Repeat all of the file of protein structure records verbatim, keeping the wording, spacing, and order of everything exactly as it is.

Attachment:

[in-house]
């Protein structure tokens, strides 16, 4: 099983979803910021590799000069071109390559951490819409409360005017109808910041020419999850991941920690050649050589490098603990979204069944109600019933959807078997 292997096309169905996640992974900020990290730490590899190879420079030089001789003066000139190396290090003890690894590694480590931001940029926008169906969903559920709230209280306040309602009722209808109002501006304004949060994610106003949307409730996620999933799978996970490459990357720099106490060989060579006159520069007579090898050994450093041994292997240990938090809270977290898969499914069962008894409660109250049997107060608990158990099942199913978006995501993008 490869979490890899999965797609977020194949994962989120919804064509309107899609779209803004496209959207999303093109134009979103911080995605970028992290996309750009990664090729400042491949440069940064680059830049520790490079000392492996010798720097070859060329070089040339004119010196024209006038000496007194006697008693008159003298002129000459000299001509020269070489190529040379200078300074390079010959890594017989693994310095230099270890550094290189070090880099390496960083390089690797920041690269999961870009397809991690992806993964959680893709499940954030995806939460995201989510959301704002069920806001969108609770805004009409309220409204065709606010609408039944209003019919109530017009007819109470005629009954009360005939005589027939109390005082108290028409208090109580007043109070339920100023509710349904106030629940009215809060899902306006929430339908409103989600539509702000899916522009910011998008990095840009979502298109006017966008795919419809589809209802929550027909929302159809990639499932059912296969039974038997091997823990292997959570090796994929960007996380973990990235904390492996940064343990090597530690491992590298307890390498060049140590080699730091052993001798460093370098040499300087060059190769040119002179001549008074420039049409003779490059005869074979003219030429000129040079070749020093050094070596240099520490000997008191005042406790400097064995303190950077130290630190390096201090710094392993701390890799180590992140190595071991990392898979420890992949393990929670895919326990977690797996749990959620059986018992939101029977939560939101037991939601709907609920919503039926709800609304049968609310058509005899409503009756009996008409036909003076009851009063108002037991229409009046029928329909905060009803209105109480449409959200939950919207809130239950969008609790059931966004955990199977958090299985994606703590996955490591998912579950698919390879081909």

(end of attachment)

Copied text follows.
[in-house]
């Protein structure tokens, strides 16, 4: 099983979803910021590799000069071109390559951490819409409360005017109808910041020419999850991941920690050649050589490098603990979204069944109600019933959807078997 292997096309169905996640992974900020990290730490590899190879420079030089001789003066000139190396290090003890690894590694480590931001940029926008169906969903559920709230209280306040309602009722209808109002501006304004949060994610106003949307409730996620999933799978996970490459990357720099106490060989060579006159520069007579090898050994450093041994292997240990938090809270977290898969499914069962008894409660109250049997107060608990158990099942199913978006995501993008 490869979490890899999965797609977020194949994962989120919804064509309107899609779209803004496209959207999303093109134009979103911080995605970028992290996309750009990664090729400042491949440069940064680059830049520790490079000392492996010798720097070859060329070089040339004119010196024209006038000496007194006697008693008159003298002129000459000299001509020269070489190529040379200078300074390079010959890594017989693994310095230099270890550094290189070090880099390496960083390089690797920041690269999961870009397809991690992806993964959680893709499940954030995806939460995201989510959301704002069920806001969108609770805004009409309220409204065709606010609408039944209003019919109530017009007819109470005629009954009360005939005589027939109390005082108290028409208090109580007043109070339920100023509710349904106030629940009215809060899902306006929430339908409103989600539509702000899916522009910011998008990095840009979502298109006017966008795919419809589809209802929550027909929302159809990639499932059912296969039974038997091997823990292997959570090796994929960007996380973990990235904390492996940064343990090597530690491992590298307890390498060049140590080699730091052993001798460093370098040499300087060059190769040119002179001549008074420039049409003779490059005869074979003219030429000129040079070749020093050094070596240099520490000997008191005042406790400097064995303190950077130290630190390096201090710094392993701390890799180590992140190595071991990392898979420890992949393990929670895919326990977690797996749990959620059986018992939101029977939560939101037991939601709907609920919503039926709800609304049968609310058509005899409503009756009996008409036909003076009851009063108002037991229409009046029928329909905060009803209105109480449409959200939950919207809130239950969008609790059931966004955990199977958090299985994606703590996955490591998912579950698919390879081909």